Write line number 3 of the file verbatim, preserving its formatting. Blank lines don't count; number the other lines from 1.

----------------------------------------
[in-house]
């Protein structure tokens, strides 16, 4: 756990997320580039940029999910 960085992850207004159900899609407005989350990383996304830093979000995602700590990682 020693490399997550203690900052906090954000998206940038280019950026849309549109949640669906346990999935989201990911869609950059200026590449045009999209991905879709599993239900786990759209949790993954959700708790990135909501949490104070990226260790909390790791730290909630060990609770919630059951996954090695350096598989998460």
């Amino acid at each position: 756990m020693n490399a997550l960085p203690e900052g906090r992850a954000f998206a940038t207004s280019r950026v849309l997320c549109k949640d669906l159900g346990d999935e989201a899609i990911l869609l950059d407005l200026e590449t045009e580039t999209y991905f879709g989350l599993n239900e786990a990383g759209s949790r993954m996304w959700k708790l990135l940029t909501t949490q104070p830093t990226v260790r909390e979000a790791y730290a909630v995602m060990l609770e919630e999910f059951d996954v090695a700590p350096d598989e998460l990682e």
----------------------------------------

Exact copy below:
């Amino acid at each position: 756990m020693n490399a997550l960085p203690e900052g906090r992850a954000f998206a940038t207004s280019r950026v849309l997320c549109k949640d669906l159900g346990d999935e989201a899609i990911l869609l950059d407005l200026e590449t045009e580039t999209y991905f879709g989350l599993n239900e786990a990383g759209s949790r993954m996304w959700k708790l990135l940029t909501t949490q104070p830093t990226v260790r909390e979000a790791y730290a909630v995602m060990l609770e919630e999910f059951d996954v090695a700590p350096d598989e998460l990682e």